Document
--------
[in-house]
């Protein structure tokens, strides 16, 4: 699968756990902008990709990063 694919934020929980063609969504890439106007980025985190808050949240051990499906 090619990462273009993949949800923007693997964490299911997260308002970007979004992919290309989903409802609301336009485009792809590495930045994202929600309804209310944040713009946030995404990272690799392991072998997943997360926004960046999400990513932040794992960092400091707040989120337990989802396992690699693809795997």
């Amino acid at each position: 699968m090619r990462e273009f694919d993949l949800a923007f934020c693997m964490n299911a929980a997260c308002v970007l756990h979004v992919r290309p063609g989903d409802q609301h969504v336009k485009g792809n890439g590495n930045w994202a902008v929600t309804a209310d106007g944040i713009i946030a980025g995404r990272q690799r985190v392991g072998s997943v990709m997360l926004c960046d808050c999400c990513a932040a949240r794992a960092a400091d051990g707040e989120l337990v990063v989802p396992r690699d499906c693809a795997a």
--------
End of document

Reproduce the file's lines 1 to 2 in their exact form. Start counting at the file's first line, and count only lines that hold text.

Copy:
[in-house]
């Protein structure tokens, strides 16, 4: 699968756990902008990709990063 694919934020929980063609969504890439106007980025985190808050949240051990499906 090619990462273009993949949800923007693997964490299911997260308002970007979004992919290309989903409802609301336009485009792809590495930045994202929600309804209310944040713009946030995404990272690799392991072998997943997360926004960046999400990513932040794992960092400091707040989120337990989802396992690699693809795997």